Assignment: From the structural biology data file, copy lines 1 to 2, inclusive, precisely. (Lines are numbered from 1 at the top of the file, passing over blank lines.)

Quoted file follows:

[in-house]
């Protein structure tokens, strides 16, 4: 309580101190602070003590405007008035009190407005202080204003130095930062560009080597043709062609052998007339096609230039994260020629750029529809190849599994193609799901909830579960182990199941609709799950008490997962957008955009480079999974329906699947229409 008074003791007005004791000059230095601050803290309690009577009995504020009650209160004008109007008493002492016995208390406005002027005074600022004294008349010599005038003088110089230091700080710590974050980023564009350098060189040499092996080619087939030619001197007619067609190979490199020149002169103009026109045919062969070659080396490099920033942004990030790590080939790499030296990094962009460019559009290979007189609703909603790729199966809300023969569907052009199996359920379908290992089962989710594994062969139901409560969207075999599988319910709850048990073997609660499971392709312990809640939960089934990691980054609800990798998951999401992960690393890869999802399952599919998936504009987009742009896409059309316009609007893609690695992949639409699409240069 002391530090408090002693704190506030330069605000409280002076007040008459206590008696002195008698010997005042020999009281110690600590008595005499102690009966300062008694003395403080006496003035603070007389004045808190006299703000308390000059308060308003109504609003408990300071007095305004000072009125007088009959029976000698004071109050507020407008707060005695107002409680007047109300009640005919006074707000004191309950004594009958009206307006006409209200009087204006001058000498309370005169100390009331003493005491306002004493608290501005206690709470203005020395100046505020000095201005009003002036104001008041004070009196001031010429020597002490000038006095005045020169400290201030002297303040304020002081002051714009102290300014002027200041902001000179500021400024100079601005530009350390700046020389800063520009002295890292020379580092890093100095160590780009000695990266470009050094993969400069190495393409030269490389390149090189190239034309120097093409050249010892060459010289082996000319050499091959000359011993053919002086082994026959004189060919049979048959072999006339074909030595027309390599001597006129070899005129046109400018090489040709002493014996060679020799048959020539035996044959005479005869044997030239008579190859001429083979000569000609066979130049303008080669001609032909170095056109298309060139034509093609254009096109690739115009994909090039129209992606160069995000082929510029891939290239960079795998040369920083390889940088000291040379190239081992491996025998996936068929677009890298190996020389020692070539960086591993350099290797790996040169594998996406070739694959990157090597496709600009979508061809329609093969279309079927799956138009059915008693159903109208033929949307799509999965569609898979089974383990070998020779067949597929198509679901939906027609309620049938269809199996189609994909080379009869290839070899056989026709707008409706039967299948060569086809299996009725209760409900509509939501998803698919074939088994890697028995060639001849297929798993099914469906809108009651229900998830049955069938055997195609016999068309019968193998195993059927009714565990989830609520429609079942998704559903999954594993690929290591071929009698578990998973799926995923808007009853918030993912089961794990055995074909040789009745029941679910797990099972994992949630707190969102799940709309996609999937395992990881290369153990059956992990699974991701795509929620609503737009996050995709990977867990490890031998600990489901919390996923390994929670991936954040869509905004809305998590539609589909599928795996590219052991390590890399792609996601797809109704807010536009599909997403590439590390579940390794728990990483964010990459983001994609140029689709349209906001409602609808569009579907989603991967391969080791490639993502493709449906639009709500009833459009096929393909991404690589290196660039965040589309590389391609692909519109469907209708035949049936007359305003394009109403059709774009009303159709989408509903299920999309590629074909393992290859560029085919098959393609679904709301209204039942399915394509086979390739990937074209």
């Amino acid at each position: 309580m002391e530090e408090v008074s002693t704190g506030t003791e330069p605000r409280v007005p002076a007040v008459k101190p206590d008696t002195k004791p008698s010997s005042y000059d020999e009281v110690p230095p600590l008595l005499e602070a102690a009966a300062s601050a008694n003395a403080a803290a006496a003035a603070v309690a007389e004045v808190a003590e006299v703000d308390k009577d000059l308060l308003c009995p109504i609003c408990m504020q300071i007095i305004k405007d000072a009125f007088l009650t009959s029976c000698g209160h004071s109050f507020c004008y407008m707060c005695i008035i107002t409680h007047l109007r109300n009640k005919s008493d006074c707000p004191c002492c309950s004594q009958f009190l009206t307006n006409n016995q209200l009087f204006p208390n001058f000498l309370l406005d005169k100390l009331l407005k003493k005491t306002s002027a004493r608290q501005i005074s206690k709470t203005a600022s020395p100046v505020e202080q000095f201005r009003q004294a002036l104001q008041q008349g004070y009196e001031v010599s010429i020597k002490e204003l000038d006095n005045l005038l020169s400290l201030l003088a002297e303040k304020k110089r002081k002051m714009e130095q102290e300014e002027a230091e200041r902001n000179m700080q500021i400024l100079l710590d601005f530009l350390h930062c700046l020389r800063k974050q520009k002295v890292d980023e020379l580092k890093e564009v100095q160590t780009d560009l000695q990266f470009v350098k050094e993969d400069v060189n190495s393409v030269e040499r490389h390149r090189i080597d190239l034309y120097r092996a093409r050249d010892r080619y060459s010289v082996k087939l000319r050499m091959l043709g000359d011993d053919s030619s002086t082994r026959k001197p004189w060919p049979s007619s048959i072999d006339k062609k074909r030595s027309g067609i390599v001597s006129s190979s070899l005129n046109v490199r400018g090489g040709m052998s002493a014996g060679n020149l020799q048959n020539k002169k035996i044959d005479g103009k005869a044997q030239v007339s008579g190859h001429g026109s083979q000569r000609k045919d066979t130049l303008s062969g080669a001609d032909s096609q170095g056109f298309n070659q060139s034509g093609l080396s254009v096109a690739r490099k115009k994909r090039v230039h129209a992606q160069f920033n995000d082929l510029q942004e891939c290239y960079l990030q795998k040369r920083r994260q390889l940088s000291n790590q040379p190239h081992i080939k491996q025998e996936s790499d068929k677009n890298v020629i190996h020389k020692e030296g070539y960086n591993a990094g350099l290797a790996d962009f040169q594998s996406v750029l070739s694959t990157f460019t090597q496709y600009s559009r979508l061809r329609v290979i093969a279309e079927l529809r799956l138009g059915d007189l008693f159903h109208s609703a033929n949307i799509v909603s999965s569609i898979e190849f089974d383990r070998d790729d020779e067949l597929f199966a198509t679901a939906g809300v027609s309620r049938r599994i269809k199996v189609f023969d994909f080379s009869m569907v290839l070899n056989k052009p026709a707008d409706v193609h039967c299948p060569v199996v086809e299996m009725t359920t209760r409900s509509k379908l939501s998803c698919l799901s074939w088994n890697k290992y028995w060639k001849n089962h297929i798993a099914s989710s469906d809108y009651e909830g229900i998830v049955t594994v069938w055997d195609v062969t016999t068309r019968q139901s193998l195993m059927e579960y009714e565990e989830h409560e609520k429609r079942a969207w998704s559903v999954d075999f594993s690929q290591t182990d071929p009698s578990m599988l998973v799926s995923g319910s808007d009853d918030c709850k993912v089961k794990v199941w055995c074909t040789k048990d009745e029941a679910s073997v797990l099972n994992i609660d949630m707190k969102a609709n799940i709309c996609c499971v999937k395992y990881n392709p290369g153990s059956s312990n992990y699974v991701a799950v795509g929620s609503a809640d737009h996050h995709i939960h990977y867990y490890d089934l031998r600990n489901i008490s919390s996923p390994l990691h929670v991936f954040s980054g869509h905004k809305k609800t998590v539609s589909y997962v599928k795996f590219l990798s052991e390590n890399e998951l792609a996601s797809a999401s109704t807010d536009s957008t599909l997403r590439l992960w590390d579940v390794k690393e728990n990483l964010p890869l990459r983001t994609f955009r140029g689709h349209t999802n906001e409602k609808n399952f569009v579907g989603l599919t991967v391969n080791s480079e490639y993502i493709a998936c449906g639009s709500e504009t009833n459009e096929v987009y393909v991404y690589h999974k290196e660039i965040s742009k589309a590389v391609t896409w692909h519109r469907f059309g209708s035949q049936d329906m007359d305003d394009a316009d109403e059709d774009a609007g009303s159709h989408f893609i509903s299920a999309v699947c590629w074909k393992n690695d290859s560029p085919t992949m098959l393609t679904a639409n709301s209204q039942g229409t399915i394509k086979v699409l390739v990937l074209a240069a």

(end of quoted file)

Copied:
[in-house]
């Protein structure tokens, strides 16, 4: 309580101190602070003590405007008035009190407005202080204003130095930062560009080597043709062609052998007339096609230039994260020629750029529809190849599994193609799901909830579960182990199941609709799950008490997962957008955009480079999974329906699947229409 008074003791007005004791000059230095601050803290309690009577009995504020009650209160004008109007008493002492016995208390406005002027005074600022004294008349010599005038003088110089230091700080710590974050980023564009350098060189040499092996080619087939030619001197007619067609190979490199020149002169103009026109045919062969070659080396490099920033942004990030790590080939790499030296990094962009460019559009290979007189609703909603790729199966809300023969569907052009199996359920379908290992089962989710594994062969139901409560969207075999599988319910709850048990073997609660499971392709312990809640939960089934990691980054609800990798998951999401992960690393890869999802399952599919998936504009987009742009896409059309316009609007893609690695992949639409699409240069 002391530090408090002693704190506030330069605000409280002076007040008459206590008696002195008698010997005042020999009281110690600590008595005499102690009966300062008694003395403080006496003035603070007389004045808190006299703000308390000059308060308003109504609003408990300071007095305004000072009125007088009959029976000698004071109050507020407008707060005695107002409680007047109300009640005919006074707000004191309950004594009958009206307006006409209200009087204006001058000498309370005169100390009331003493005491306002004493608290501005206690709470203005020395100046505020000095201005009003002036104001008041004070009196001031010429020597002490000038006095005045020169400290201030002297303040304020002081002051714009102290300014002027200041902001000179500021400024100079601005530009350390700046020389800063520009002295890292020379580092890093100095160590780009000695990266470009050094993969400069190495393409030269490389390149090189190239034309120097093409050249010892060459010289082996000319050499091959000359011993053919002086082994026959004189060919049979048959072999006339074909030595027309390599001597006129070899005129046109400018090489040709002493014996060679020799048959020539035996044959005479005869044997030239008579190859001429083979000569000609066979130049303008080669001609032909170095056109298309060139034509093609254009096109690739115009994909090039129209992606160069995000082929510029891939290239960079795998040369920083390889940088000291040379190239081992491996025998996936068929677009890298190996020389020692070539960086591993350099290797790996040169594998996406070739694959990157090597496709600009979508061809329609093969279309079927799956138009059915008693159903109208033929949307799509999965569609898979089974383990070998020779067949597929198509679901939906027609309620049938269809199996189609994909080379009869290839070899056989026709707008409706039967299948060569086809299996009725209760409900509509939501998803698919074939088994890697028995060639001849297929798993099914469906809108009651229900998830049955069938055997195609016999068309019968193998195993059927009714565990989830609520429609079942998704559903999954594993690929290591071929009698578990998973799926995923808007009853918030993912089961794990055995074909040789009745029941679910797990099972994992949630707190969102799940709309996609999937395992990881290369153990059956992990699974991701795509929620609503737009996050995709990977867990490890031998600990489901919390996923390994929670991936954040869509905004809305998590539609589909599928795996590219052991390590890399792609996601797809109704807010536009599909997403590439590390579940390794728990990483964010990459983001994609140029689709349209906001409602609808569009579907989603991967391969080791490639993502493709449906639009709500009833459009096929393909991404690589290196660039965040589309590389391609692909519109469907209708035949049936007359305003394009109403059709774009009303159709989408509903299920999309590629074909393992290859560029085919098959393609679904709301209204039942399915394509086979390739990937074209």